DISTED COLLEGE NEWS
12 July 2012
When attending a formal dinner or banquet with pre-set place setting, can one make an intelligent guess on the menu for the occasion?
“It’s possible to gain clues about what may be served by ‘reading’ the place setting.
“For example, if to the right of the serving plate has a seafood fork, the meal includes seafood,” said Victor Soosay, DISTED College culinary lecturer with vast industry experience.
"In fine dining, every single dinnerware placed on the table plays a certain role.
“To become more familiar with the place setting, remember the rule of ‘liquids on your right’ and ‘solids on your left’.
“Glassware, cup and saucer, knives and spoons are placed to your right while bread and butter plate, salad plate and napkin to your left,” he said.
Victor was speaking on dining etiquette when conducting a hospitality workshop for SMK Jalan Damai Form 5 students on 11 July 2012 at their school.
When touching on dinnerware, he highlighted 2 methods of using fork and knife.
“Knife is held with the right hand and fork in the left hand holding food.
“But in the American style, after cutting the food, the knife is placed on the plate edge with blades facing in, and you eat the food by switching fork to the right hand (unless you are left handed).
“Whereas in the European style, you don’t switch hands - you eat with your fork still in the left hand,” he explained.
Victor too gave the students a hands-on session on napkin folding besides explaining to them the career prospects in the hospitality industry.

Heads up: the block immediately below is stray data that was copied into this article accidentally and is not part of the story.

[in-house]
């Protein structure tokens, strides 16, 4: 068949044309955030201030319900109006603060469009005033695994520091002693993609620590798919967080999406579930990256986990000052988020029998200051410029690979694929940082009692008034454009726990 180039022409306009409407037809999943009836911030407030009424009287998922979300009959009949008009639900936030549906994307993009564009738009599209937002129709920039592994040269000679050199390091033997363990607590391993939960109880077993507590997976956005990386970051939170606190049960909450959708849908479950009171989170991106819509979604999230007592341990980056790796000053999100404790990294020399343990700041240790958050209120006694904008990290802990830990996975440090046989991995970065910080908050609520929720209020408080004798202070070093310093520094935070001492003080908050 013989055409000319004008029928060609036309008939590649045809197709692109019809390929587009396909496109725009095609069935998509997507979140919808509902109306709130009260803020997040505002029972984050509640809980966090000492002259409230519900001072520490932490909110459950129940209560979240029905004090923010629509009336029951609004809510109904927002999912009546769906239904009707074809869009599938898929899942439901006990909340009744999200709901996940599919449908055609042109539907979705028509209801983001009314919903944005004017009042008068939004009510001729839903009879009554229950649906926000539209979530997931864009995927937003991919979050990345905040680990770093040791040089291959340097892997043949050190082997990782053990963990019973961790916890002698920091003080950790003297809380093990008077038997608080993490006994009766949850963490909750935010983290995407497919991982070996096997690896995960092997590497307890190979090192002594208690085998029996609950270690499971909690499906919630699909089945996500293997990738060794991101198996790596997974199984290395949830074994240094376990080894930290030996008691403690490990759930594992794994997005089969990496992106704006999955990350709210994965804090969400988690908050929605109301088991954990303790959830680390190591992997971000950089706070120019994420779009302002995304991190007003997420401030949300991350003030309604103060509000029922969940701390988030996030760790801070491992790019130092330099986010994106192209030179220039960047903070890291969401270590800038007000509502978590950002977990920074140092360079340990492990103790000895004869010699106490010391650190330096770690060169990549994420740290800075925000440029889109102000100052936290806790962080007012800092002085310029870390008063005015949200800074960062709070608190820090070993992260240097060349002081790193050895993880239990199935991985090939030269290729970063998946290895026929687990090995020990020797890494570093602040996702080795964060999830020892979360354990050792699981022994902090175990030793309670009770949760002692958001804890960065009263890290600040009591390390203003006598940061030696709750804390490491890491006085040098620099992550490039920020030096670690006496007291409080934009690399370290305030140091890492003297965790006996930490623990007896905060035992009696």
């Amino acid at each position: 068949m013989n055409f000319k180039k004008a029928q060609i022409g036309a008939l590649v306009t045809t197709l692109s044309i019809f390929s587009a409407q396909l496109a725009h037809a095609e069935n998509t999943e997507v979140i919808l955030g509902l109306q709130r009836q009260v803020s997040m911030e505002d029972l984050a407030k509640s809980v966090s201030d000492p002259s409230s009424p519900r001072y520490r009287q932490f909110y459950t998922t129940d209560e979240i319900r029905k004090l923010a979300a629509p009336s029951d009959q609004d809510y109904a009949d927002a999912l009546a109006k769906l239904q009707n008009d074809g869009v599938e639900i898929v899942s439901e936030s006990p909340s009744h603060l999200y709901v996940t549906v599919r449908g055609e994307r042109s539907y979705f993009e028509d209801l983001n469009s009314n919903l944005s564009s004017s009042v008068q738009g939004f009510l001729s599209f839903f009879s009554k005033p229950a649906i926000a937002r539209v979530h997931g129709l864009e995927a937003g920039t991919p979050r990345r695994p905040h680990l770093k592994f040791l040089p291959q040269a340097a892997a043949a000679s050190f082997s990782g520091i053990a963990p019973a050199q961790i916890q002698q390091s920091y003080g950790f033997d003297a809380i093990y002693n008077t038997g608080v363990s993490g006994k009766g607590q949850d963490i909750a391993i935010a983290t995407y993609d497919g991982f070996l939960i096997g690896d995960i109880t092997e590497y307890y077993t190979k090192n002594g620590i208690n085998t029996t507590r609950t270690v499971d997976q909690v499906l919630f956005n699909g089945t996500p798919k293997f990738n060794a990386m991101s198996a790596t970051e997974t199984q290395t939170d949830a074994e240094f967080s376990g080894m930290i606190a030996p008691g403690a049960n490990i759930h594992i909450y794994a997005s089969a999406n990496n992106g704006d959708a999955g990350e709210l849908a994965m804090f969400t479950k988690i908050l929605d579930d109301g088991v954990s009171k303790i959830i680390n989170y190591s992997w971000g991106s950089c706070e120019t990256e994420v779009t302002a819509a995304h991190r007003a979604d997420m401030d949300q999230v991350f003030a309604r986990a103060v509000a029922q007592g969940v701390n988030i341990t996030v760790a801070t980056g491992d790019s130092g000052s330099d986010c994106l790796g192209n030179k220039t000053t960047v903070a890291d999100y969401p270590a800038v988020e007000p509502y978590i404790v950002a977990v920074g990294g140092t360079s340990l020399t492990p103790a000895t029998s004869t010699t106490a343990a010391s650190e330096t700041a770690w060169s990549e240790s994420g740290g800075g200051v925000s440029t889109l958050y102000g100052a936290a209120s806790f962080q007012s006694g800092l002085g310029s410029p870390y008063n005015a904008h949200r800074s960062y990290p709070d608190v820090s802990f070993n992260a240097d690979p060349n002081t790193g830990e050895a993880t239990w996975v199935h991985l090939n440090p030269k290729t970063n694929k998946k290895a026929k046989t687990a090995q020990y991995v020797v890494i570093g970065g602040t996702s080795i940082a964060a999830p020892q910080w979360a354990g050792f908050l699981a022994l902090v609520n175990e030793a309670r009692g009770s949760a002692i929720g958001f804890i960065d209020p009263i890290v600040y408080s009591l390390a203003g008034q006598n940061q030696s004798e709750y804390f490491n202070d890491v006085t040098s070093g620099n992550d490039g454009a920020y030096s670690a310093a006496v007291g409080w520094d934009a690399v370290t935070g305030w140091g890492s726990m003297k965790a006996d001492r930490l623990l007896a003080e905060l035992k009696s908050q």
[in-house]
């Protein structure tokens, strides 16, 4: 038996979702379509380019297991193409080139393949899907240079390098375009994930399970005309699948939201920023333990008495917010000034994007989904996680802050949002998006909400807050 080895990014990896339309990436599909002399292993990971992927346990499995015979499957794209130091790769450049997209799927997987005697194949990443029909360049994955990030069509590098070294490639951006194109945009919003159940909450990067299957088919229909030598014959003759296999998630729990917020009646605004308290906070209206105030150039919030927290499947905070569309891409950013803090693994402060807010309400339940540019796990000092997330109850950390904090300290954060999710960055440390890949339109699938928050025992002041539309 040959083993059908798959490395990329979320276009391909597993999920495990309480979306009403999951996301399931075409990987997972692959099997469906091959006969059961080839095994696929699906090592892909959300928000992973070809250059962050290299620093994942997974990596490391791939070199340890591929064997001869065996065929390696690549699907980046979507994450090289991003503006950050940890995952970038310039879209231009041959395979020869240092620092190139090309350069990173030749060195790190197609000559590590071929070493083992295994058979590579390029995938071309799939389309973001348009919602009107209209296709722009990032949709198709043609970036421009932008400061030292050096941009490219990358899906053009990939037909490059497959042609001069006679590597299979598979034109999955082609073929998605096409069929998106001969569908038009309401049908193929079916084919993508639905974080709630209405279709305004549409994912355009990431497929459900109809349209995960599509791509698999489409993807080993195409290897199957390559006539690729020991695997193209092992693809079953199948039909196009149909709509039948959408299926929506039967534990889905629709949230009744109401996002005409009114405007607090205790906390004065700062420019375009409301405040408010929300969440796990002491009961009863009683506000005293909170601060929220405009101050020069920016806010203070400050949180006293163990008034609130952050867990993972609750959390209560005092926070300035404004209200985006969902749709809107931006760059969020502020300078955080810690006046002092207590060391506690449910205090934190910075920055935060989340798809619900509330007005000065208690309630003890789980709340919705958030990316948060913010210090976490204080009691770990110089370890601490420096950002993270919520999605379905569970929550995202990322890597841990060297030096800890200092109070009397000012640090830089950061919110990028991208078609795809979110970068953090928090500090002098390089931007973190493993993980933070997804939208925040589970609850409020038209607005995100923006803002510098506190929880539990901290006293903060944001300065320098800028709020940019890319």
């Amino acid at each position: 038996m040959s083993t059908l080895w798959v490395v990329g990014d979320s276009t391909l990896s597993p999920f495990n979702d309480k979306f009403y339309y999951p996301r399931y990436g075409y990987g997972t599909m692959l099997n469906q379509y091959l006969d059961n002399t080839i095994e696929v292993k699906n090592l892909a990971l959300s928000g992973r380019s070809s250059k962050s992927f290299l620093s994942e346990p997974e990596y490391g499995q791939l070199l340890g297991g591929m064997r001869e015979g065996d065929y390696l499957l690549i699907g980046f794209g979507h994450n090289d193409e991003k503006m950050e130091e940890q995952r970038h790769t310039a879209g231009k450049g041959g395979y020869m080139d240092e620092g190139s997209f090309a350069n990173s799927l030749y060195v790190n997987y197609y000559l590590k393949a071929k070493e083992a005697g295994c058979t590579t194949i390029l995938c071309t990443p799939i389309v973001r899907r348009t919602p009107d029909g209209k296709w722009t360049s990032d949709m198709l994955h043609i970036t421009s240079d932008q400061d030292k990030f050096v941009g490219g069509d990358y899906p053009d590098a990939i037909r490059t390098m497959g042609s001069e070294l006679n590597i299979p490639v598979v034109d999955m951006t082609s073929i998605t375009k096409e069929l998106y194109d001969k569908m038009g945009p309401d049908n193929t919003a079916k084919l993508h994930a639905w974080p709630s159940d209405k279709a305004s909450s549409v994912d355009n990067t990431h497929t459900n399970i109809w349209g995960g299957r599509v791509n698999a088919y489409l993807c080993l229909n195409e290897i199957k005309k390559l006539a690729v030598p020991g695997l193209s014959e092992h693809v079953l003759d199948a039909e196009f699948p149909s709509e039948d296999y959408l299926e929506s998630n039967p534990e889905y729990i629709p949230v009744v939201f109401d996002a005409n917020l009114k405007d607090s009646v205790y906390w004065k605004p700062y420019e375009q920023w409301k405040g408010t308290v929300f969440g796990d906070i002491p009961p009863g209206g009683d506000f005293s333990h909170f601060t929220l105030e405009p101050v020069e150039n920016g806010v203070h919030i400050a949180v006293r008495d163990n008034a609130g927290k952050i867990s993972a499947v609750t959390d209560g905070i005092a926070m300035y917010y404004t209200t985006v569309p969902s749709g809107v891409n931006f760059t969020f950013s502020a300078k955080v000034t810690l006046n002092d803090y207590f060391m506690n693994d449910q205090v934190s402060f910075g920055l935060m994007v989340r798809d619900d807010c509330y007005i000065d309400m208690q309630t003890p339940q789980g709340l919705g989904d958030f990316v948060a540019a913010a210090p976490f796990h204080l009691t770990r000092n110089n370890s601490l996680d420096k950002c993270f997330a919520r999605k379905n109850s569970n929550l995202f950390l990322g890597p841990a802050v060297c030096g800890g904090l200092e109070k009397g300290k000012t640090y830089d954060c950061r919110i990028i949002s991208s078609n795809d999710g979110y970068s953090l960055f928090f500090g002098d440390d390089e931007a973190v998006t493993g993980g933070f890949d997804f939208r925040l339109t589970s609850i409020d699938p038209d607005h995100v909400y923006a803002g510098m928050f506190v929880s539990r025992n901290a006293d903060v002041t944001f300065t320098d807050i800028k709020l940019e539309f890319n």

“Employment prospects for hospitality graduates are bright with plentiful job opportunities locally and abroad.
”There’re bountiful opportunities for hospitality careers in hotels, resorts, theme parks, casinos, event management, entrepreneurship, airports, airlines, travel agencies, franchised restaurants, cruise liners and other tourism and hospitality establishments,” he said.
School counsellor Yap Choon Wan commented: “The workshop gave our students better insights into the world of hospitality industry and enhanced their vocational interest in that field.”
“The presentation on dining etiquette and napkin folding was educational, practicable and fun,” she added.
Student Michelle Ang agreed: “The workshop was interesting as I gained new knowledge and skills.”
“The lesson on dining manners is useful for practising social grace,” she noted.
Yeap Chor Ee Campus
340 Macalister Road, 10350 Penang, Malaysia
DISTED School of Hospitality
7 China Street Ghaut, 10300 Penang, Malaysia
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